As per the FOS "To meet the standard of proof required to register a fraud marker, the bank must carry out checks of sufficient depth and retain records of these checks. This should include giving the account holder the opportunity to explain the activity on their account in order to understand their level of knowledge and intention."

    Unfortunately (as you can see from the FOS database of upheld cases where customers had complained about unfair CIFAS markers), banks often ignore the above requirements, with often devastating consequences for the customers involved which take a lot of time and effort to resolve. So you are absolutely right to keep this issue in focus.

    The good news in your case appears to be that the lender hasn't put in a CIFAS marker, at least as yet. Unless there is new information that comes up during the complaints process, I would think it very unlikely that proceeding with the complaint would lead to them applying for a CIFAS marker. Based on the limited info in your post, in your place I would also progress the complaint to its full extent, there's no expense involved on your part and only a bit of time and effort.

    I am a Mortgage Adviser - You should note that this site doesn't check my status as a mortgage adviser, so you need to take my word for it. This signature is here as I follow MSE's Mortgage Adviser Code of Conduct. Any posts on here are for information and discussion purposes only and shouldn't be seen as financial advice. 

    PLEASE DO NOT SEND PMs asking for one-to-one-advice, or representation.

  • [Deleted User]
    [Deleted User] Posts: 35,242 Forumite
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    edited 25 July 2022 at 1:47PM
    Argyl53 said:
    They could, but your complaint has no bearing on that.
    Huh? Of course it does. 

    Huh? Of course it doesn't.

    They either you believe merit a CIFAS marker or you don't. Your complaint won't change their decision not to report and hit you with a marker in retaliation.
  • simon_or
    simon_or Posts: 890 Forumite
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    edited 25 July 2022 at 1:47PM
    Argyl53 said:
    They could, but your complaint has no bearing on that.
    Huh? Of course it does. They closed my account under a clause which refers to a reasonable belief of criminal misconduct, so ensuring I am not wrongly labelled a criminal to other banks is a big, big concern here.
    You're right, a complaint will (at the very least) prompt them to make sure that they follow their own rules with regard to slapping on a fraud marker. As you see time and again on the forums and in the media, banks can be flippant with these markers and later withdraw them after a long winded complaints process.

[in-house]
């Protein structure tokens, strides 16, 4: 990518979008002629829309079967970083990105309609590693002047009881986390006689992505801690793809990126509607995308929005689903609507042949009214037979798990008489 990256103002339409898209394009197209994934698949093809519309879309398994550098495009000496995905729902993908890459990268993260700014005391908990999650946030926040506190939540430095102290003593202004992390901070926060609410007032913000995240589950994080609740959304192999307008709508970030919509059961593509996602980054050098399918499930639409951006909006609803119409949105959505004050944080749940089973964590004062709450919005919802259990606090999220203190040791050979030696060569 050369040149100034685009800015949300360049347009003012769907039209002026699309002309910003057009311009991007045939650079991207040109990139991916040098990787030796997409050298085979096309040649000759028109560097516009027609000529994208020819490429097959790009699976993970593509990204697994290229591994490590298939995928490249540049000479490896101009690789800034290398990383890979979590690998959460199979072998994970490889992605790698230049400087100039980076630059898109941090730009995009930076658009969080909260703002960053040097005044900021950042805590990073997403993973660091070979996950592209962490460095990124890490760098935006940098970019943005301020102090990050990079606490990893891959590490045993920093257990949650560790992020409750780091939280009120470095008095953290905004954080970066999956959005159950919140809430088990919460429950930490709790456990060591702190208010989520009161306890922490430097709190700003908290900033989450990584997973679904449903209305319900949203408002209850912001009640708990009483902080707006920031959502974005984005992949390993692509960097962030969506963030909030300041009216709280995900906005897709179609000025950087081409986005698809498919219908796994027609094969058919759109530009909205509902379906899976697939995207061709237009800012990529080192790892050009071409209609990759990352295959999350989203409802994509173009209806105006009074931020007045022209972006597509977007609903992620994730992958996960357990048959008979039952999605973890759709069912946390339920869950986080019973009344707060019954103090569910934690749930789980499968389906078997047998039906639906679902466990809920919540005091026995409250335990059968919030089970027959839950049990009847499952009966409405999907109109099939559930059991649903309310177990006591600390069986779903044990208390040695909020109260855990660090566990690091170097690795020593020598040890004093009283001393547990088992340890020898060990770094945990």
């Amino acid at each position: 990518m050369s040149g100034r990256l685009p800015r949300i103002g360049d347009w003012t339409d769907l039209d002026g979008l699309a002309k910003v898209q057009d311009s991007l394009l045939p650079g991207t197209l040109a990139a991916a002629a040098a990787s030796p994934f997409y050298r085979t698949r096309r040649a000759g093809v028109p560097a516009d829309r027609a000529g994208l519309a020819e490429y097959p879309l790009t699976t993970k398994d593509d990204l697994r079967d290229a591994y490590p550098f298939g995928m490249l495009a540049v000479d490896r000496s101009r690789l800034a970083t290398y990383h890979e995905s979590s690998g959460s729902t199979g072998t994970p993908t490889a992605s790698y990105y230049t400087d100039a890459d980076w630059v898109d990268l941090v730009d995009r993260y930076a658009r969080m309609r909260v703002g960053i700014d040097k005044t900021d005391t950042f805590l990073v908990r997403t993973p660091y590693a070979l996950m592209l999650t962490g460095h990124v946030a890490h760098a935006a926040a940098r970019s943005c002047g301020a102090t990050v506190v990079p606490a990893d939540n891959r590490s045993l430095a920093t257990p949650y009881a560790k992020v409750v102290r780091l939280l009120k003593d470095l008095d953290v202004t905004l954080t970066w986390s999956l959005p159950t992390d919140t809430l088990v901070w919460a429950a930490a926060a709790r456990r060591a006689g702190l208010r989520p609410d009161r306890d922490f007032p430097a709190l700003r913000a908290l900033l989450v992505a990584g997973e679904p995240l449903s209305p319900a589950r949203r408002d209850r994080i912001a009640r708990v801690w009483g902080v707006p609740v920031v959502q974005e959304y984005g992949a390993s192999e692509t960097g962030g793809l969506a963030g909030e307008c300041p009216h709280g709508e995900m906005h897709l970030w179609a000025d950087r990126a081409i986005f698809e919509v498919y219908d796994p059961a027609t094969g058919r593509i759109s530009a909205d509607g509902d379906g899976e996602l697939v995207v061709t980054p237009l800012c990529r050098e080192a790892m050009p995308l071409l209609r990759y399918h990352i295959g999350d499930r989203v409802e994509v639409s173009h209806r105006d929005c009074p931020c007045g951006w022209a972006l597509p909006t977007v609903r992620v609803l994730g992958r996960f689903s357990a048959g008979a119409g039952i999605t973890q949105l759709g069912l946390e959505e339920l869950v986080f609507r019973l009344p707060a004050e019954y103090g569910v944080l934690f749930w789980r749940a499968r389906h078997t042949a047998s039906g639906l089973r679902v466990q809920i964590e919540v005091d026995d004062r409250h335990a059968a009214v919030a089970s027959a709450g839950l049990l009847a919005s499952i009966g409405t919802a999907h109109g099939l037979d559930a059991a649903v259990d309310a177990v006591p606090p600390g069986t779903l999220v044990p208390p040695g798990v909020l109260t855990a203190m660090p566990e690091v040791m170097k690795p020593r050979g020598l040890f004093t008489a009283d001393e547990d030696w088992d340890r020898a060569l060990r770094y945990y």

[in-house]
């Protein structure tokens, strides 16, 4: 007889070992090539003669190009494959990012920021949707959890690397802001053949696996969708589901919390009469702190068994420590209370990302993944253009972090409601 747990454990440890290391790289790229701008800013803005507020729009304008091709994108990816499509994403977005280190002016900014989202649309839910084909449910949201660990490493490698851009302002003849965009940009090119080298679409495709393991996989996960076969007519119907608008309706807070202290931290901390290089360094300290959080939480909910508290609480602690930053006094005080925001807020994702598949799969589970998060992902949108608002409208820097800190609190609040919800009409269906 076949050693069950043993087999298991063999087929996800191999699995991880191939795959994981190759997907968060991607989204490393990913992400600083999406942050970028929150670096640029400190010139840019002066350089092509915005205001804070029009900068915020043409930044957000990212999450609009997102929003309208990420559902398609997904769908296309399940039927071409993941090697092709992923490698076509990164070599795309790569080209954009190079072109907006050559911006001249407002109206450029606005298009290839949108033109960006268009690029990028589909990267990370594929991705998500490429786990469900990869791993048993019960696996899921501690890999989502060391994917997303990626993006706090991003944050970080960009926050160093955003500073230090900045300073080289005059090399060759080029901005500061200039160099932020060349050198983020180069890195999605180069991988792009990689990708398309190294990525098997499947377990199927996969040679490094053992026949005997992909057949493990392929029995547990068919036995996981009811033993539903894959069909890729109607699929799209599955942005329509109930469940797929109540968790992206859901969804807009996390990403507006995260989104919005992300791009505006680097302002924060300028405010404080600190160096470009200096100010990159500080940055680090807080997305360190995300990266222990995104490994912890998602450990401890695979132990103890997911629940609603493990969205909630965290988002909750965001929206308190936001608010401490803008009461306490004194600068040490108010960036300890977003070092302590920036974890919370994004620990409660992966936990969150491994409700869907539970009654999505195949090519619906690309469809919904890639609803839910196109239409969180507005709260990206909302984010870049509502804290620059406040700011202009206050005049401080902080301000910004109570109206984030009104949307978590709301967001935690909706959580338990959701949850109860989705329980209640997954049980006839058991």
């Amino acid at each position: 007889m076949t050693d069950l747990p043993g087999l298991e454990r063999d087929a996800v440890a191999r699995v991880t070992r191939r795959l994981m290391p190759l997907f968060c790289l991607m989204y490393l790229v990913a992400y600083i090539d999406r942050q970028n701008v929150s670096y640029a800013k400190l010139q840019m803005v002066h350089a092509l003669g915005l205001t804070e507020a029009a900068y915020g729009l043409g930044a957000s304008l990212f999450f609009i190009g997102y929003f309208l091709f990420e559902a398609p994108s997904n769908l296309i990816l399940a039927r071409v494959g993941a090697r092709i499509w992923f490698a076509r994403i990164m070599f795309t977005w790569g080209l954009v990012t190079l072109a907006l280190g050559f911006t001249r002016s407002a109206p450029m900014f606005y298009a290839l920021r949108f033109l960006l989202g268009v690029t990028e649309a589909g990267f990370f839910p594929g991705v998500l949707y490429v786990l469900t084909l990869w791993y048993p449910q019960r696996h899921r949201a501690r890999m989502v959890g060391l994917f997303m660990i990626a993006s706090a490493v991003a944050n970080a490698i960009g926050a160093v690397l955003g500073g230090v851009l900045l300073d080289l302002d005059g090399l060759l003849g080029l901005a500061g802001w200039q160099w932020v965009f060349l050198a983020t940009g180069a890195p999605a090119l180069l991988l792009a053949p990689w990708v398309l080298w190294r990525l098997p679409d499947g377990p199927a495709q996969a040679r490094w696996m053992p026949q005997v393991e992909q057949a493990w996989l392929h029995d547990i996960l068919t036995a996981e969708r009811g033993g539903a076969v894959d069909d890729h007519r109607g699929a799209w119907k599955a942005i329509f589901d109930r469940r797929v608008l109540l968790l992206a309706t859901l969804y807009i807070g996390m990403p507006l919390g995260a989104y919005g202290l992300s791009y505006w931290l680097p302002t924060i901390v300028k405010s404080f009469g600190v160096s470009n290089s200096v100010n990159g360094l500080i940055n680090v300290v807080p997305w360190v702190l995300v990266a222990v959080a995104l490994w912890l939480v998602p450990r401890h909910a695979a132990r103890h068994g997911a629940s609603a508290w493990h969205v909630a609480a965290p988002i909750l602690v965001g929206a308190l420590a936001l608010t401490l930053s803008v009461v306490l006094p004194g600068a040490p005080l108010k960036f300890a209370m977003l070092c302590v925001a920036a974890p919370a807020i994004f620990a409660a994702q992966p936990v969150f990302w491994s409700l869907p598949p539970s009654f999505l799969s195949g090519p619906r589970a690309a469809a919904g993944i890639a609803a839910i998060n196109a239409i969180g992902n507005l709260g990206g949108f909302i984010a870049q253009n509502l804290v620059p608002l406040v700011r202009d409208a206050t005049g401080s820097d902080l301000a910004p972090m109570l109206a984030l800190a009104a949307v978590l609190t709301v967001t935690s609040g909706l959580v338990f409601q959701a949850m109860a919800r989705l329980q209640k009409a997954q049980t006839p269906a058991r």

Keep at it, at least the bank will have to shell out a few hundred quid when it goes to the Ombudsman and spend some resources on your complaint.
  • Argyl53
    Argyl53 Posts: 9 Forumite
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    K_S said:
    @argyl53 The bar for most CIFAS markers is actually pretty high - There needs to be more than a suspicion or concern. It has to show it had reasonable grounds to believe that a fraud or financial crime had been committed or attempted and that the evidence would support this being reported to the authorities.

    Unfortunately (as you can see from the FOS database of upheld cases where customers had complained about unfair CIFAS markers), banks often ignore the above requirement, with often devastating consequences for the customers involved which take a lot of time and effort to resolve. So you are absolutely right to keep this issue in focus.

    The good news in your case appears to be that the lender hasn't put in a CIFAS marker, at least as yet. Unless there is new information that comes up during the complaints process, I would think it very unlikely that proceeding with the complaint would lead to them applying for a CIFAS marker. Based on the limited info in your post, in your place I would also progress the complaint to its full extent, there's no expense involved on your part and only a bit of time and effort.
    Thanks for your reply - this is the bit which confuses me and why I'm asking for advice. "Reasonable grounds to believe that a fraud or financial crime has been committed" is more or less the same wording in the bank's T&Cs under which they closed my account. How can they possibly have reasonable grounds to believe I've carried out any illegal activity such as to immediately terminate my account, but not feel they have sufficient evidence to file a CIFAS marker? And yet I think surely if they did believe they had those grounds, they would have put a CIFAS marker against my name already? So I guess what I'm trying to find out is if anyone's ever heard of a bank filing a marker a few weeks or more after an account has been closed on the basis of perceived suspicion?

    Same with freezing my account then unfreezing it. Doesn't restoring full access to my account and money for several days before closing it undermine their claimed reasons for closing?

    The whole thing is awful. I'm sitting here knowing I haven't done anything wrong and having to worry that I might suddenly find one day any other accounts I have are closed and I'm blacklisted everywhere. I feel stupid now, for not realising earlier that paying cash in would look dodgy but also - why would I think that? From my perspective, all I was doing was paying my own money in to my own bank account, I didn't have any reason to think twice about that or ask myself what it might look like.